For a short description of the rights referred to the individual [Right to Information, “Auskunftsrecht”] according to section 26 of the Austrian Data Protection Act [original title: Bundesgesetz über den Schutz personenbezogener Daten (Datenschutzgesetz 2000 – DSG 2000)] as well as for a link to German/English version of the law please see my previous post >>here<<.
Very short summary: according to section 26 of the Austrian Data Protection act, every individual (data subject) may ask entities holding (any kind) of information about the data subject, free of charge, once a year and within 8 weeks, to disclose all the information stored about him/her/it.
How it all started: At a legal symposium in early 2009 a speaker mentioned that the Austrian Data Protection act was kind of a LEX IMPERFECTA as it was very difficult to actually get the requested information from from e.g. his bank. So, while waiting for the opinion of the GA I sent out letters to 3 entities, asking them to reveal which kind of information they’ve stored about me.
I’ve tried it anyway, and here is my summary:
Deltavista GmbH: As there was no clear description on the website of the Deltavista GmbH of how to file a request, a week was wasted before tDeltavista received my letter containing all the necessary documents (copy of my driving license). Anyhow, on the 18th of June I received a letter including “all” the information they have stored about me. The information included my name (not the correct / full one) and the addresses at which I’ve lived in Austria. Furthermore it said that this information has not been “used” within the last year and that they do not have a creditworthiness history about me. I have to say I am satisfied with the speed of delivery and the content of the information. It is still interesting to see that in their presentation Deltavista listed one bank to be one of their clients. I have a bank account at this (foreign) bank, but however no information about this bank account didn’t show up in my records presented by Deltavista. I took that as a good sign. Solid and quick.
T-Mobile Austria: Getting the information from T-mobile was not easy but the staff was very nice and helpful, although they honestly didn’t have the slightest clue what I was talking about. After being forwarded to the legal department, after having talked to many nice ladies (one of which tried to convince me that such requests could only be filed by a court order ;), the lady at the legal department asked me what information exactly I was requesting, which was a bit difficult as I didn’t really have a clue what kind of information they might be holding about me in the first place. On the 20th of July I finally received the requested information in the form of dodgy print outs from their computer system. Friendly & helpful, but a bit unorganized.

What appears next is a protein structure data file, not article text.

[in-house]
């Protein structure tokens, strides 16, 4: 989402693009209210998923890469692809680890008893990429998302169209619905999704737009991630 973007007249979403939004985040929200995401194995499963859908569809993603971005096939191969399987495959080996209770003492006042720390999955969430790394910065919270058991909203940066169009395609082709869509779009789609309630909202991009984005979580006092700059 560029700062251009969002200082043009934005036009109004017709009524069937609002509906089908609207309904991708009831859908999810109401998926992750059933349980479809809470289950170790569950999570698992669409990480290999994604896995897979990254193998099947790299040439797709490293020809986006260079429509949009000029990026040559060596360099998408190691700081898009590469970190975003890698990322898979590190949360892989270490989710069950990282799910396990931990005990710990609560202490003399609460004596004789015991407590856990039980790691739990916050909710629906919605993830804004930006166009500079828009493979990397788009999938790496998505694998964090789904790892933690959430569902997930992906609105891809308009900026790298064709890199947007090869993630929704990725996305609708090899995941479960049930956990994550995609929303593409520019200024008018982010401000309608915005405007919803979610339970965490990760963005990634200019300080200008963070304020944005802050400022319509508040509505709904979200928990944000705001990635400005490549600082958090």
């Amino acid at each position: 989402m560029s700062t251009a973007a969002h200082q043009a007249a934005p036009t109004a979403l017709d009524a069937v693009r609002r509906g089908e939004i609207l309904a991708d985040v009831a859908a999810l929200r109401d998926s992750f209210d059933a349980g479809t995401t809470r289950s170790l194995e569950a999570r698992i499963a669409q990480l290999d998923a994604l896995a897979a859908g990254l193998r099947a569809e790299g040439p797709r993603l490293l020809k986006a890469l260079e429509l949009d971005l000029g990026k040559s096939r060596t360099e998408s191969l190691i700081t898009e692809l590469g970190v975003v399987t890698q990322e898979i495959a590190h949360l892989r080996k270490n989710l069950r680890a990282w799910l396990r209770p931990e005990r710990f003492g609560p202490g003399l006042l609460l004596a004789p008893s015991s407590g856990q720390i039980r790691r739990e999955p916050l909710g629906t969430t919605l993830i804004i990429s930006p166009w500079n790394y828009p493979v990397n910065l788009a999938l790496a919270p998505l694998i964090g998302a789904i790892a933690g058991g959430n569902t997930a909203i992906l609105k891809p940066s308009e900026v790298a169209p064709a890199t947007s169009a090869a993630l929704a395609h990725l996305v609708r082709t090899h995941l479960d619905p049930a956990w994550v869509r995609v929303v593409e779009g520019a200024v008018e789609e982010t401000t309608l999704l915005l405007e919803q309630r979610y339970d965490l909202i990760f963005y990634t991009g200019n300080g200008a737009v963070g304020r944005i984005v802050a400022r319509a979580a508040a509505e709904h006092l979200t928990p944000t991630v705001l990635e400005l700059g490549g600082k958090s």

Bank Austria – Unicredit: Reaching the legal department was by far the hardest bit as the main questions were always “why” and “what exactly”? I guess what saved me was that, as the head of my local branch was continuously very extremly reluctant to assist with my request, I couldn’t help but mention that I am a jurist and that I am submitting my request for research purposes and that I was timing my request and taking down the names of all the people involved (I guess that was after my third conversation with him). As a result he kind of refused to talk to me (“I am not authorised, bla, bla, bla…. “) anymore, but finally promised to forward my request to the legal department of my bank. This was the point at which I signed up for the Domain www.bankaustria-unzufriedene.at. Once having reached the legal department (call them, they won’t inform you that they’ve received your request), everything went quite swiftly and I have to say that when I received the letter from the bank on the 1st of August (the deadline prescribed by law ended on Monday the 3rd of August and I received the letter by express mail on Saturday the 1st) I was more than surprised. Apparently someone had really put some thought into how to prepare the information for their customers. Very, very well done. There was a tiny question left which was answered with a two minute conversation with a friendly employee at my local bank. After managing to get past the head of the branch; not fast but excellent quality.
CONCLUSION: The problem seems to be that companies such as T-mobile and Bank Austria still haven’t informed their first level support staff about the customer rights arising out of section 26 DSG. Once the customer/client has made it to the legal department he/she has already reached his goal 😉